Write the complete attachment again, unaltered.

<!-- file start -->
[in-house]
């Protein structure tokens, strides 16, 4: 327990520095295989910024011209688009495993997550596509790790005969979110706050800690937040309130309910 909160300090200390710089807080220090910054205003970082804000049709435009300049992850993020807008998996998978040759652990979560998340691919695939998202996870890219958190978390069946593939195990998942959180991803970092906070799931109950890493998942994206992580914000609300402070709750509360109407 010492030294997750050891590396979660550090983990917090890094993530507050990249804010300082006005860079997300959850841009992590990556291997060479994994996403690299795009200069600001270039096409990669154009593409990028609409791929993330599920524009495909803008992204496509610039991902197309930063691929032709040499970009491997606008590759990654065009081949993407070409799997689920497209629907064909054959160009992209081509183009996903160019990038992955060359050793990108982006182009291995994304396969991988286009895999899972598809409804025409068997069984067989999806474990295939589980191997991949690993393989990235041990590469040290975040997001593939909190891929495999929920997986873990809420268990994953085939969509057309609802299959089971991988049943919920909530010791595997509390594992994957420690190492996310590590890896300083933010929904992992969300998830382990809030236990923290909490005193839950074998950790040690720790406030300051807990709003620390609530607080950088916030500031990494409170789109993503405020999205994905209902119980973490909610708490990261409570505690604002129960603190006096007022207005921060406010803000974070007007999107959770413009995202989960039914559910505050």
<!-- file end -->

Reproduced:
[in-house]
């Protein structure tokens, strides 16, 4: 327990520095295989910024011209688009495993997550596509790790005969979110706050800690937040309130309910 909160300090200390710089807080220090910054205003970082804000049709435009300049992850993020807008998996998978040759652990979560998340691919695939998202996870890219958190978390069946593939195990998942959180991803970092906070799931109950890493998942994206992580914000609300402070709750509360109407 010492030294997750050891590396979660550090983990917090890094993530507050990249804010300082006005860079997300959850841009992590990556291997060479994994996403690299795009200069600001270039096409990669154009593409990028609409791929993330599920524009495909803008992204496509610039991902197309930063691929032709040499970009491997606008590759990654065009081949993407070409799997689920497209629907064909054959160009992209081509183009996903160019990038992955060359050793990108982006182009291995994304396969991988286009895999899972598809409804025409068997069984067989999806474990295939589980191997991949690993393989990235041990590469040290975040997001593939909190891929495999929920997986873990809420268990994953085939969509057309609802299959089971991988049943919920909530010791595997509390594992994957420690190492996310590590890896300083933010929904992992969300998830382990809030236990923290909490005193839950074998950790040690720790406030300051807990709003620390609530607080950088916030500031990494409170789109993503405020999205994905209902119980973490909610708490990261409570505690604002129960603190006096007022207005921060406010803000974070007007999107959770413009995202989960039914559910505050």